gain the kind of hands-on experience necessary to be successful
in the field they have chosen. They learn what it’s like
a team and developing solutions for and with clients.” The
students agree. They describe the company project as one where
“[they] can apply what[‘s] learned in class to a real
life situation in a client company”, and “we should
have more in-company projects like this for other courses as it
teaches us a lot about real-life situations.” Dr. Noel Jones,
the professor directing the Organizational Development (OD) projects,
sees “tremendous development in confidence and understanding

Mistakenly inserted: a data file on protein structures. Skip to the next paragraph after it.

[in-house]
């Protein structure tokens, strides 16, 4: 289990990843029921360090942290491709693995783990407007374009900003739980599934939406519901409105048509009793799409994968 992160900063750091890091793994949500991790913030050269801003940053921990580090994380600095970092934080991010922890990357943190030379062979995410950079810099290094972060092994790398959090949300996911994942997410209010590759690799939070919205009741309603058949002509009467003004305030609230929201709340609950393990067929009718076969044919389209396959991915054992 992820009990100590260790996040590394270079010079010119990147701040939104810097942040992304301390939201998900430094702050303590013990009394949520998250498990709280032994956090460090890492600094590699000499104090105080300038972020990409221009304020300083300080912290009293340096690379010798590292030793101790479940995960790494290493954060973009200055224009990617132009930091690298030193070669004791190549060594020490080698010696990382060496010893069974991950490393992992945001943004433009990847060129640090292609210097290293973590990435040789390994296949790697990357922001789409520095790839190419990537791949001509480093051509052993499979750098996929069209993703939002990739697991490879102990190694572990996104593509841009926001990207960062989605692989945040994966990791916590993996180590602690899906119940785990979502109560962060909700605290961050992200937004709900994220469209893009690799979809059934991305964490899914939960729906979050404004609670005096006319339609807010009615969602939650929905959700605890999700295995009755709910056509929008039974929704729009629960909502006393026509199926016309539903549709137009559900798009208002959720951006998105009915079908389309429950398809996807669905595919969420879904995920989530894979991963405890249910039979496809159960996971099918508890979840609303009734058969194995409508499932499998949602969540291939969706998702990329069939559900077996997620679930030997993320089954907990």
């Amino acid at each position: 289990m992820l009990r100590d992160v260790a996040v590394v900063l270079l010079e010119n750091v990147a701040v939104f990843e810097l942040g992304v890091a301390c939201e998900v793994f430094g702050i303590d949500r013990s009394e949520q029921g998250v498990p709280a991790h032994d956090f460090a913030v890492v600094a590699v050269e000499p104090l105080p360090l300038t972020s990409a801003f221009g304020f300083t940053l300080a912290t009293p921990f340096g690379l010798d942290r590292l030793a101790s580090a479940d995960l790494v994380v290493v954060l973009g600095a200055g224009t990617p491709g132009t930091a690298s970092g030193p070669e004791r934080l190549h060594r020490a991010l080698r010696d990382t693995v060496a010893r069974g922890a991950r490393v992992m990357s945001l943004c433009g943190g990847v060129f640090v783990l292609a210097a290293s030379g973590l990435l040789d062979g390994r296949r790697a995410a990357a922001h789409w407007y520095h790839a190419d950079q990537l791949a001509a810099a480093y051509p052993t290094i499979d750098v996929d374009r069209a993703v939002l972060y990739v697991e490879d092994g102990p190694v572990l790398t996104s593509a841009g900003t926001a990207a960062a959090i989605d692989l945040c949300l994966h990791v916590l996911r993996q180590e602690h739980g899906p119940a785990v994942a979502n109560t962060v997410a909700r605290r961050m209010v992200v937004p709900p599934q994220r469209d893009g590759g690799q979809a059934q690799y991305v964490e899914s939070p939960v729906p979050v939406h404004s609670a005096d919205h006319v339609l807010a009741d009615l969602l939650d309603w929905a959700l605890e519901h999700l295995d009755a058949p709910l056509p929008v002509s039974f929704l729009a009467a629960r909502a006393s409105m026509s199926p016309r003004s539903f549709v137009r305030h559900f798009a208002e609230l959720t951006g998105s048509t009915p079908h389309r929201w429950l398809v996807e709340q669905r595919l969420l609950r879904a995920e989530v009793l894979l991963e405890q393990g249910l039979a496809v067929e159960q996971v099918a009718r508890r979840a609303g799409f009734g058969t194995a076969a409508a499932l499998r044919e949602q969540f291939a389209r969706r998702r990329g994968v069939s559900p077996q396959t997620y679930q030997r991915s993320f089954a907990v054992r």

among students during the OD projects. It teaches them about real-life
situations that can not be taught in the classroom.”
Other universities go outdoors for a different kind of educational
experience. Mahidol’s Master of Management is one of a growing
number of university programs which starts the year with a “Ropes
Program” –an outdoor adventure program where students
and faculty work together to develop teams and strengthen student
confidence, initiative and resourcefulness. It is an off-site
program with all participants strengthening their own self-understanding,
risk taking, and the knowledge of what it takes to be part of
Outward Bound Thailand, offers a wide variety of outdoor adventure
programs designed to help each participant have a better understanding
of their own strengths and weaknesses and develop their skills
in different areas. At a group level, these programs have many